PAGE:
Brendon McCullum hopes the pitch at the Galle International Stadium will take even more turn in the latter stages of New Zealand's test against Sri Lanka.

Sri Lankan finger spinner Rangana Herath managed to get a decent amount of turn on day one of the test on Saturday as New Zealand were rolled for 221 in their first innings, despite not being recognised as a prodigious spinner of the ball.

The home side will likely have to bat last on the deck and McCullum said that could work in New Zealand's favour.

"I thought the pitch was good," McCullum said. "I see it turned a lot more than what we probably anticipated it would on day one of a test match. But that's what you also expect when you come over to the sub-continent. You expect turning tracks and it certainly didn't turn and bite as well.


"It was sort of slow turn and I guess we expected that turn will become quicker as the game goes on and we've obviously got Jeetan Patel in our line-up. And, we've got a couple of other guys who can bowl spin."

Patel is the only front-line twirler in the New Zealand playing XI, after coach Mike Hesson elected not to hand a debut to leg-spinner Todd Astle who is part of the squad.

Herath did most of the damage for Sri Lanka as he claimed 5-65, while he got good support from seamer Shaminda Eranga who took 3-51.

Making the transition from one-day cricket to tests can be tough, but McCullum didn't believe that was the reason behind New Zealand's poor batting performance in their first innings.

Backing up after five rain-affected one-dayers and a washed-out Twenty20 match, New Zealand climbed straight in to the whites for the two-test series.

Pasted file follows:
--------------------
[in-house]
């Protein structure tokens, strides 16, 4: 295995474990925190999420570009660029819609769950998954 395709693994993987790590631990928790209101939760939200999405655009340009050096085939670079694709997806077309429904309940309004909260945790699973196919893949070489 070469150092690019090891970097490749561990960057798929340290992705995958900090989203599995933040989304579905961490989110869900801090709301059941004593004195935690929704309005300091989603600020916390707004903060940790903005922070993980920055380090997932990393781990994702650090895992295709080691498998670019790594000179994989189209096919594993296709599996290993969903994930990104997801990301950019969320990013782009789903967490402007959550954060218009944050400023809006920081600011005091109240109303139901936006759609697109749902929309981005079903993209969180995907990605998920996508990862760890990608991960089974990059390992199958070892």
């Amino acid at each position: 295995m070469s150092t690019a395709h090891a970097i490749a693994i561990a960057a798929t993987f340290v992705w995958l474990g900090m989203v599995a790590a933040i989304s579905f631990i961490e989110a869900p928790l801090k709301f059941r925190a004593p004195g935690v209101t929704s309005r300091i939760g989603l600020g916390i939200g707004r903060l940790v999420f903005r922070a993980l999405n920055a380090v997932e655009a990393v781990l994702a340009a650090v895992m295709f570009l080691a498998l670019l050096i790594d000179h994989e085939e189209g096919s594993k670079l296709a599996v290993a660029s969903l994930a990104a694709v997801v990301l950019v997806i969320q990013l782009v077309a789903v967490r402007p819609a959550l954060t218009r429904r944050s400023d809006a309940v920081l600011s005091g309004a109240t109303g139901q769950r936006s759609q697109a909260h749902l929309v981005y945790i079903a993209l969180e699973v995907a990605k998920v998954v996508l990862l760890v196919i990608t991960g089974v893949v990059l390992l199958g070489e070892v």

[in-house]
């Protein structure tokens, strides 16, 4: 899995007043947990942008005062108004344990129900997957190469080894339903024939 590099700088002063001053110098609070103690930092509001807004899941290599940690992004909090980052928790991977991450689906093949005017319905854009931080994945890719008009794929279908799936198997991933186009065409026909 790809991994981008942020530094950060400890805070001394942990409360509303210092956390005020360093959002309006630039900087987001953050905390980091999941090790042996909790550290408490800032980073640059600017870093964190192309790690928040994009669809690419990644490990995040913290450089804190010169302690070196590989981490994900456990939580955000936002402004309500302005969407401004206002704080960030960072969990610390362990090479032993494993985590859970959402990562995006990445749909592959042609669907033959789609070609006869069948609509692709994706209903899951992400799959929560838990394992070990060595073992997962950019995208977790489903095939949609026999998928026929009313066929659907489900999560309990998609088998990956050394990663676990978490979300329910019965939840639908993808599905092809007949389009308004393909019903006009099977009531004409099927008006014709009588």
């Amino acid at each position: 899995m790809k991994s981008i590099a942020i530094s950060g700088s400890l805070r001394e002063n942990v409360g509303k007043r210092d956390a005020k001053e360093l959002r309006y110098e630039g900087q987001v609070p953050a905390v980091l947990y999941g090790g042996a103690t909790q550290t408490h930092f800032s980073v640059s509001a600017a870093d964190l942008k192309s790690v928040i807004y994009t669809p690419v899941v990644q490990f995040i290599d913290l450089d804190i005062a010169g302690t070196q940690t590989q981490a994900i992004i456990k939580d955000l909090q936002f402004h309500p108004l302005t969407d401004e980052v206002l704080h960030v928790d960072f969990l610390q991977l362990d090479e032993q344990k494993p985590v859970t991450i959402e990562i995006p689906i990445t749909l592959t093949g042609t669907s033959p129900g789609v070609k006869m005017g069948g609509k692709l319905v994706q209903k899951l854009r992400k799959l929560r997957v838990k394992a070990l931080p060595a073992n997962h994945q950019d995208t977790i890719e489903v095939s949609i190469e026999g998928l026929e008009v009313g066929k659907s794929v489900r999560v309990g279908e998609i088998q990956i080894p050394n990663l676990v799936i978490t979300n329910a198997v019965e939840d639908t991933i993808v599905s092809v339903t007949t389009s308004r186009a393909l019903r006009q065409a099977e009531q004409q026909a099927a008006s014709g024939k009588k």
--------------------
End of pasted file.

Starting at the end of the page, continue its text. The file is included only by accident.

McCullum led New Zealand's charge with 68, while Daniel Flynn (53) was the only other batsman to pass 30.

When questioned if the lack of a three-day warm-up game was the reason behind New Zealand's dismal total, McCullum said it wasn't the problem.

"I think this day in age you get used to being able to chop and change between various formats and we've got over half our squad who have been back home playing four-day cricket as well. So they're very well prepared turning up here and the rest of us are pretty adept in terms of being able to change formats."

New Zealand's lack of runs could come back to haunt them as the game progresses and McCullum conceded they needed to make more.

"[It's] not the batting performance we were after. Clearly when you win the toss and bat first at Galle you're hoping for a score in excess of 400. But we weren't able to do that and we are going to address that. We've got an opportunity to bat again in this test match and we are going to have to ensure we do it a lot better than what we did."

Sri Lanka closed day one on 9-1 after Tim Southee dismissed debutant opener Dimuth Karunaratne for a duck before stumps were called.